Beware! Is There Lead Based Paint In Your Home?
Weekend Warriors BEWARE!
Home and Garden Remodeling - Lead is so harmful that the Environmental Protection Agency (EPA) has enacted a law designed to protect us all from inhaling the dust stirred up by repairs and renovations to older structures containing lead-based paint.
If you are a do-it-yourself type, or what is known as a "weekend warrior", making home improvements to your's or assisting other people to make repqirs, then you should be interested in what the EPA is requiring of general contractors working in the field of renovation, repair and paint.
At this writing the law only pertains to commercial renovations. However, the hazard exists for anyone deciding to tear up such a structure or disturb a window or door casing, or other such painted surface.
Do You Have Lead Based Paint in Your Home?
Don't disturb painted surfaces until you read this.
Typically homes built before 1960 are painted with lead based paints. But the bigger truth is that these paints may be in homes built all the way up until 1978.
The hazards of lead paint were first addressed in the 1960's and 1970's, but it wasn't until 1978 that the paint was outlawed for use in residential construction. Then in the late 1980's the hazards were addressed further than just suggesting homeowners paint over the existing finishes.
Now with renovation and repair being a first choice for many home owner's, the previously dealt with problem can mean even bigger problems.
Find out more about the history of lead paint legislation here.
Ways to Make Your Home Healthier
The RRP Law
Renovation, Repair and Painting Rule
The RRP Law is a rule issued by the Enivronmental Protection Agency (EPA) that requires all kinds of general contractors to use safe practices when working on identified structures.
These actions were designed to protect against poisoning--protection for those homeowners or businesses occupying the resulting renovation and for the contractors working on the project.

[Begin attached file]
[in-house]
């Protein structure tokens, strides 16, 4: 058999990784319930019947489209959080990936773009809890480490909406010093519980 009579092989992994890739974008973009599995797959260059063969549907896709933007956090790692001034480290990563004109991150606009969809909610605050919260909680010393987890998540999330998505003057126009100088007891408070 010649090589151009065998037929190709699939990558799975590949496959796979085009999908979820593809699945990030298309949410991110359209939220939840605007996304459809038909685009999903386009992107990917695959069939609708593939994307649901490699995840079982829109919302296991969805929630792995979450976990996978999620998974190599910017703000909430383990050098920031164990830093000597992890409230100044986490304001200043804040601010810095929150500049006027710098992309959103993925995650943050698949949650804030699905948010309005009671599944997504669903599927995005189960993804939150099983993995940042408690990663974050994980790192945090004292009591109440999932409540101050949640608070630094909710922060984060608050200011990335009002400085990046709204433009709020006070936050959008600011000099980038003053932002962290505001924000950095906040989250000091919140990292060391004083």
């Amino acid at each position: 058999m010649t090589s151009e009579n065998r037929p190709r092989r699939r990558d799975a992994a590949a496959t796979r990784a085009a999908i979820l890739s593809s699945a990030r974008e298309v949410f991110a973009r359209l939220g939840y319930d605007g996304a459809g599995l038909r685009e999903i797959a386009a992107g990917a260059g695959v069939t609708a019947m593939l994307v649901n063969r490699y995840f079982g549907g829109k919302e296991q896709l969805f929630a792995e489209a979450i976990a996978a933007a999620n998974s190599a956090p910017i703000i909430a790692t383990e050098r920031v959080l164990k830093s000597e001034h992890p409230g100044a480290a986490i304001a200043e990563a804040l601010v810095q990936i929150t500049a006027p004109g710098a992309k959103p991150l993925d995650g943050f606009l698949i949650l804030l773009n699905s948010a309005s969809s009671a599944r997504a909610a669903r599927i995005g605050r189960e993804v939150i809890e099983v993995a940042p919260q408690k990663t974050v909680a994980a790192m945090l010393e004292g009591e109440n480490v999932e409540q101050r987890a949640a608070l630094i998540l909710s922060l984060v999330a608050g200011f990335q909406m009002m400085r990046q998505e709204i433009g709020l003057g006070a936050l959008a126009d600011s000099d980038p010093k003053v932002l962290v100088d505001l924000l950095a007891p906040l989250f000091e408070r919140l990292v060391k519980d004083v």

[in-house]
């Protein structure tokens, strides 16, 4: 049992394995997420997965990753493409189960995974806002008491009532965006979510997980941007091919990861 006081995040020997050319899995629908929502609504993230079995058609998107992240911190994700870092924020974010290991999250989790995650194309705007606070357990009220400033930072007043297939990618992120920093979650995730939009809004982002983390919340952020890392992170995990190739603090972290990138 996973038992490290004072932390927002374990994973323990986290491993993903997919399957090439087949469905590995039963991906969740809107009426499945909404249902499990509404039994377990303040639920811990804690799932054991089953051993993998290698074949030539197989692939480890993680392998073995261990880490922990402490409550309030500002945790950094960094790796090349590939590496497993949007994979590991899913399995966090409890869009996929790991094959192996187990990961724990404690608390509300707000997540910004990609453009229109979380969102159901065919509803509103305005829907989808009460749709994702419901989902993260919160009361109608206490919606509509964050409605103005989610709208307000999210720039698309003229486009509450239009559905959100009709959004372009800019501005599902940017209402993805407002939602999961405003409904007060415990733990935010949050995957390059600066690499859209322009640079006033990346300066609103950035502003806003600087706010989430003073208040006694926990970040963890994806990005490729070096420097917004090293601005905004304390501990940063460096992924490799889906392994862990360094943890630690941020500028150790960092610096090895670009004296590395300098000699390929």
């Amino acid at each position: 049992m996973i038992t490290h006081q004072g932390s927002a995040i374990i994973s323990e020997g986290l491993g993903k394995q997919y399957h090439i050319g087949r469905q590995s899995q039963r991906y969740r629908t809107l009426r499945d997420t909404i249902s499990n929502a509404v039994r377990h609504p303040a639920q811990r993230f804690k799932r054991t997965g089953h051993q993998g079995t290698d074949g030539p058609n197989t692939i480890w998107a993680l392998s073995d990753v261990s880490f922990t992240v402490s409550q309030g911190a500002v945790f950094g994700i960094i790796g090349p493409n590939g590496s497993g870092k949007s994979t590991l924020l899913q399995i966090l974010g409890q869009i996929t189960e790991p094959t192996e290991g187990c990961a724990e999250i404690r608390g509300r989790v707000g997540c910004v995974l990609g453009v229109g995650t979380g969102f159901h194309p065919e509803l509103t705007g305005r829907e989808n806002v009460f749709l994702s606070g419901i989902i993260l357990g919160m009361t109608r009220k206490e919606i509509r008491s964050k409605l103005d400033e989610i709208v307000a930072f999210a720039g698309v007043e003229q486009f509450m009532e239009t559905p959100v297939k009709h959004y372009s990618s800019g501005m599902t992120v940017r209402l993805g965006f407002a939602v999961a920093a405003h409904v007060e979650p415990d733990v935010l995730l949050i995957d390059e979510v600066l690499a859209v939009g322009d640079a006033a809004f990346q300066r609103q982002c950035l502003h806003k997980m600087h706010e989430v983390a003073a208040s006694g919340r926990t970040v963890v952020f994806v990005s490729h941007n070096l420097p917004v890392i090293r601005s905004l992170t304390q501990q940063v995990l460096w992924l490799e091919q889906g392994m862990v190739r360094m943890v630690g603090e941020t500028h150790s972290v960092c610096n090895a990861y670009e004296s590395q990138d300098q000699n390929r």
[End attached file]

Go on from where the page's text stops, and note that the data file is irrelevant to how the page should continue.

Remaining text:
What Does the RRP Require?
The rule requires contractors to use lead-safe work practices as outlined by the EPA and to follow these three simple guidelines:
- Contain the area being worked on
- Minimize the dust
- Clean up thoroughly during and after completion of the work
Search the EPA website for details and more information.
What Home Owners Need to Know
Just because the rule does not apply to a home owner, doesn't mean you and your family cannot be harmed.
Find out more about how to protect yourself while doing home renovations by reading this online pamphlet from the EPA...it's called The Lead-Safe Certified Guide to Renovate Right.
You can also contact the National Lead Information Center by calling 1-800-424-LEAD or 1-800-424-5323. Ask for information on ways to work safely in a home with lead-based paint.
If You Own Investment Properties
If you own investment and rental properties, you know about the EPA ruling when making repairs and renovations and when painting the properties. Find out what you need to do to follow the ruling by visiting the EPA website.
If you own investment properties AND you perform repairs and renovations on those properties you MUST take the training on lead paint work safety and you MUST keep records to prove you and anyone working with you have been trained.
You can also receive training on how to handle lead paint renovations and repairs through HUD.
What Renters Should Know
Renters and tenants should know their rights before a renovation project takes place in their rental unit or building.
Before beginning a renovation in any residential building built before 1978, the property owner or the contractor is required to have all tenants sign a pre-renovation disclosure form. The form indicates that the tenant has received the Renovate Right lead hazard information pamphlet.